The latest "Condo King" speech spurs debate
Living in Vancouver really isn’t as expensive as some would make it out to be. That was the thrust of a speech delivered by well-known marketer Bob Rennie at a major Urban Development Institute (UDI) luncheon last week.
Due to his ability to sell lots of real estate, Rennie is better known in these parts as the “condo king.” It’s a moniker he’s grudgingly embraced as we’ve watched him sell out one concrete high rise after another.
Rennie’s detractors are quick to dismiss his speech as nothing more than self-serving promotional hype being used to drum up even more condo sales. However, the statistics he cited appear to burst the bubble of those claiming Vancouver has become one of the world’s most unaffordable cities.
“When you look at the region as a whole, there is a still a lot of real estate on the market that is within the reach of average working people,” said Rennie. “The upper end of the market has simply skewed the numbers to make Metro Vancouver look more unaffordable than the sound bites want you to believe.”
Rennie said the amount of clear title home ownership by 55-74 year olds in Metro Vancouver is valued at $88 billion (113,000 homes, average $777K). He claims a lot of that equity is now being used to help the children of those homeowners to get into Vancouver’s housing market. As a result, simply looking at income to measure the level of affordability doesn’t provide the public with a complete picture.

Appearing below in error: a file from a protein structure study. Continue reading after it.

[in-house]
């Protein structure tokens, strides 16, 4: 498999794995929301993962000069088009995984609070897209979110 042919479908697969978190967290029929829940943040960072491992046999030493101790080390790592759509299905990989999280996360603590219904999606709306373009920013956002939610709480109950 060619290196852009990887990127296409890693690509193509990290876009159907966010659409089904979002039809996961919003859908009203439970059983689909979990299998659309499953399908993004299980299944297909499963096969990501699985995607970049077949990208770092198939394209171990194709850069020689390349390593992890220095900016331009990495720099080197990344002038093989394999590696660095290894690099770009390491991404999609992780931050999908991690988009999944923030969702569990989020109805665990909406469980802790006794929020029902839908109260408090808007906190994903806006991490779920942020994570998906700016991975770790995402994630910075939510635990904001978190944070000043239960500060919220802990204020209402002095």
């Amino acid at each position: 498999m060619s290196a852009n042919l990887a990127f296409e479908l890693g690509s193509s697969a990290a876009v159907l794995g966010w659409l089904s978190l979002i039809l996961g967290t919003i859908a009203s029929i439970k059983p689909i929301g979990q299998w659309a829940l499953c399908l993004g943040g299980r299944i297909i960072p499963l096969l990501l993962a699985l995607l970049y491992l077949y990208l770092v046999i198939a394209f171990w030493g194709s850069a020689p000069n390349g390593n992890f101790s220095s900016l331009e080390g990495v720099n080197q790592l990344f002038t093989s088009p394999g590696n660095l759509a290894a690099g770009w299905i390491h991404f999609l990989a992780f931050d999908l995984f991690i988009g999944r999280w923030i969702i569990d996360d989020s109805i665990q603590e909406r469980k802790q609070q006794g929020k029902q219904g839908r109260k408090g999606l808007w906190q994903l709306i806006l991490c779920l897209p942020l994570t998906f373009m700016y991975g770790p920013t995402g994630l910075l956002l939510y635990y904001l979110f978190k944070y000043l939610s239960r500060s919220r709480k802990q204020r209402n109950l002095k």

Of the 19,300 condos registered at the land registry in 2011, the bottom 80% sold for an average $315,917. After crunching the numbers, the annual family income required to purchase a home in this category is $52,800.
Anti-gambling crusader and former Vancouver council candidate Sandy Garossino isn’t buying what Rennie has to offer. In a sharply worded comment on Twitter, she wrote “accepting Rennie's opinion (on Vancouver real estate) uncritically is a bit like asking Goldman Sachs' advice on mortgage-backed securities.”
When I read that tweet to Rennie, I could hear him chuckle over the phone. His preference is for critics, such as Garossino, to produce numbers and statistics of their own to discount his theory. As he rightly points out, the data he used for his UDI presentation was obtained from independent sources.
Regardless of what you think of him, you have to give the “condo king” some credit. He’s managed to stir up a debate that is often laden more with folklore than fact.
– post by Daniel